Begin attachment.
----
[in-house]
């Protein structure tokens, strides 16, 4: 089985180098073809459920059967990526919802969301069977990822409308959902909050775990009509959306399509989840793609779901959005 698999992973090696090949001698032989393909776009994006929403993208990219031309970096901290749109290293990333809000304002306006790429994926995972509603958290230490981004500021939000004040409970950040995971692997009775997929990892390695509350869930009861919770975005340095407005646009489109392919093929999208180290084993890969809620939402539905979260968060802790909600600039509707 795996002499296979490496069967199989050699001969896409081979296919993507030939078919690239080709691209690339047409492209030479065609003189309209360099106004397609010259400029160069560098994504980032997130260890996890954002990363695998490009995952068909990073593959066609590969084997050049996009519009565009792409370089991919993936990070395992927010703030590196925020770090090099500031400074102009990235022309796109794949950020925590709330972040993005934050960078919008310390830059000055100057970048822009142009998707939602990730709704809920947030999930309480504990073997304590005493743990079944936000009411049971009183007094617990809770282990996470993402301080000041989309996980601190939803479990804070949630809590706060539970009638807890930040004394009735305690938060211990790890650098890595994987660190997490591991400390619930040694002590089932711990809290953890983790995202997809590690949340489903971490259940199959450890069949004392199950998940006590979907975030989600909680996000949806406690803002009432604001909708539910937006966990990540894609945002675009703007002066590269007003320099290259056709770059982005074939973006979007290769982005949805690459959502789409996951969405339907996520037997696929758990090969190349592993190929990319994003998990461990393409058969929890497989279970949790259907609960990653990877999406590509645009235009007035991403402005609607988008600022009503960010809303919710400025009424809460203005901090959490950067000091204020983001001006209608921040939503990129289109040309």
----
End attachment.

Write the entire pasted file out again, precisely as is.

[in-house]
């Protein structure tokens, strides 16, 4: 089985180098073809459920059967990526919802969301069977990822409308959902909050775990009509959306399509989840793609779901959005 698999992973090696090949001698032989393909776009994006929403993208990219031309970096901290749109290293990333809000304002306006790429994926995972509603958290230490981004500021939000004040409970950040995971692997009775997929990892390695509350869930009861919770975005340095407005646009489109392919093929999208180290084993890969809620939402539905979260968060802790909600600039509707 795996002499296979490496069967199989050699001969896409081979296919993507030939078919690239080709691209690339047409492209030479065609003189309209360099106004397609010259400029160069560098994504980032997130260890996890954002990363695998490009995952068909990073593959066609590969084997050049996009519009565009792409370089991919993936990070395992927010703030590196925020770090090099500031400074102009990235022309796109794949950020925590709330972040993005934050960078919008310390830059000055100057970048822009142009998707939602990730709704809920947030999930309480504990073997304590005493743990079944936000009411049971009183007094617990809770282990996470993402301080000041989309996980601190939803479990804070949630809590706060539970009638807890930040004394009735305690938060211990790890650098890595994987660190997490591991400390619930040694002590089932711990809290953890983790995202997809590690949340489903971490259940199959450890069949004392199950998940006590979907975030989600909680996000949806406690803002009432604001909708539910937006966990990540894609945002675009703007002066590269007003320099290259056709770059982005074939973006979007290769982005949805690459959502789409996951969405339907996520037997696929758990090969190349592993190929990319994003998990461990393409058969929890497989279970949790259907609960990653990877999406590509645009235009007035991403402005609607988008600022009503960010809303919710400025009424809460203005901090959490950067000091204020983001001006209608921040939503990129289109040309």